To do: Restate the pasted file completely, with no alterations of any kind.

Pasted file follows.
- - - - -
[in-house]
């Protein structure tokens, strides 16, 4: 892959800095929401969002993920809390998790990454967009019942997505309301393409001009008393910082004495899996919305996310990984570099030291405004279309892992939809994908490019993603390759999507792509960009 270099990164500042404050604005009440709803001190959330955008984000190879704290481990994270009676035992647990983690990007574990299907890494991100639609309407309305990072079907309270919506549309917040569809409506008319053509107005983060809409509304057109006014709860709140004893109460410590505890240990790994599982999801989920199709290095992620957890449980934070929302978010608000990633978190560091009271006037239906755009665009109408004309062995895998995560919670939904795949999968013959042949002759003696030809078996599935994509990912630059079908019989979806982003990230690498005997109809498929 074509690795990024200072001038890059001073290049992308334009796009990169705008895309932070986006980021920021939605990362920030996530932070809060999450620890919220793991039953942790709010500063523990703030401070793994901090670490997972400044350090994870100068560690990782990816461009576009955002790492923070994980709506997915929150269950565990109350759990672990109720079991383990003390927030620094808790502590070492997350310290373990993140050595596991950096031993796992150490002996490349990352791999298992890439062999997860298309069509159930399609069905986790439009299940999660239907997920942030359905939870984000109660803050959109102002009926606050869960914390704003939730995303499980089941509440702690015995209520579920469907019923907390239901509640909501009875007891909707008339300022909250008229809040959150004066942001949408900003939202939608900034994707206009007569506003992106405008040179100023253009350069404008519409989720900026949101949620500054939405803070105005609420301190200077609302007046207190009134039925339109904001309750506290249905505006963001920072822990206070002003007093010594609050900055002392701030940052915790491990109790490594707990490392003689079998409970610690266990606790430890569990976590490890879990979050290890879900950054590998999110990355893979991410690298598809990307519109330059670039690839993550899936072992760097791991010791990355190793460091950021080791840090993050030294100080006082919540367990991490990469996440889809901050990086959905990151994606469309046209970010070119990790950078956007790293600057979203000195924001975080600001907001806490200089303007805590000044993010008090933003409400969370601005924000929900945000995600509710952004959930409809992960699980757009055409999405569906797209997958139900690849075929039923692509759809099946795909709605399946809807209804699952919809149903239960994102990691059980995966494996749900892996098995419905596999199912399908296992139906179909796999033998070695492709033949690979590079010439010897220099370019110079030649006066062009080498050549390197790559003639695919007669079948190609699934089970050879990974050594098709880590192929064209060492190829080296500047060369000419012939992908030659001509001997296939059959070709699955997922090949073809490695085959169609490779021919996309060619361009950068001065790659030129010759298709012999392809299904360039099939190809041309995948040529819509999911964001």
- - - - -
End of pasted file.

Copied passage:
[in-house]
């Protein structure tokens, strides 16, 4: 892959800095929401969002993920809390998790990454967009019942997505309301393409001009008393910082004495899996919305996310990984570099030291405004279309892992939809994908490019993603390759999507792509960009 270099990164500042404050604005009440709803001190959330955008984000190879704290481990994270009676035992647990983690990007574990299907890494991100639609309407309305990072079907309270919506549309917040569809409506008319053509107005983060809409509304057109006014709860709140004893109460410590505890240990790994599982999801989920199709290095992620957890449980934070929302978010608000990633978190560091009271006037239906755009665009109408004309062995895998995560919670939904795949999968013959042949002759003696030809078996599935994509990912630059079908019989979806982003990230690498005997109809498929 074509690795990024200072001038890059001073290049992308334009796009990169705008895309932070986006980021920021939605990362920030996530932070809060999450620890919220793991039953942790709010500063523990703030401070793994901090670490997972400044350090994870100068560690990782990816461009576009955002790492923070994980709506997915929150269950565990109350759990672990109720079991383990003390927030620094808790502590070492997350310290373990993140050595596991950096031993796992150490002996490349990352791999298992890439062999997860298309069509159930399609069905986790439009299940999660239907997920942030359905939870984000109660803050959109102002009926606050869960914390704003939730995303499980089941509440702690015995209520579920469907019923907390239901509640909501009875007891909707008339300022909250008229809040959150004066942001949408900003939202939608900034994707206009007569506003992106405008040179100023253009350069404008519409989720900026949101949620500054939405803070105005609420301190200077609302007046207190009134039925339109904001309750506290249905505006963001920072822990206070002003007093010594609050900055002392701030940052915790491990109790490594707990490392003689079998409970610690266990606790430890569990976590490890879990979050290890879900950054590998999110990355893979991410690298598809990307519109330059670039690839993550899936072992760097791991010791990355190793460091950021080791840090993050030294100080006082919540367990991490990469996440889809901050990086959905990151994606469309046209970010070119990790950078956007790293600057979203000195924001975080600001907001806490200089303007805590000044993010008090933003409400969370601005924000929900945000995600509710952004959930409809992960699980757009055409999405569906797209997958139900690849075929039923692509759809099946795909709605399946809807209804699952919809149903239960994102990691059980995966494996749900892996098995419905596999199912399908296992139906179909796999033998070695492709033949690979590079010439010897220099370019110079030649006066062009080498050549390197790559003639695919007669079948190609699934089970050879990974050594098709880590192929064209060492190829080296500047060369000419012939992908030659001509001997296939059959070709699955997922090949073809490695085959169609490779021919996309060619361009950068001065790659030129010759298709012999392809299904360039099939190809041309995948040529819509999911964001």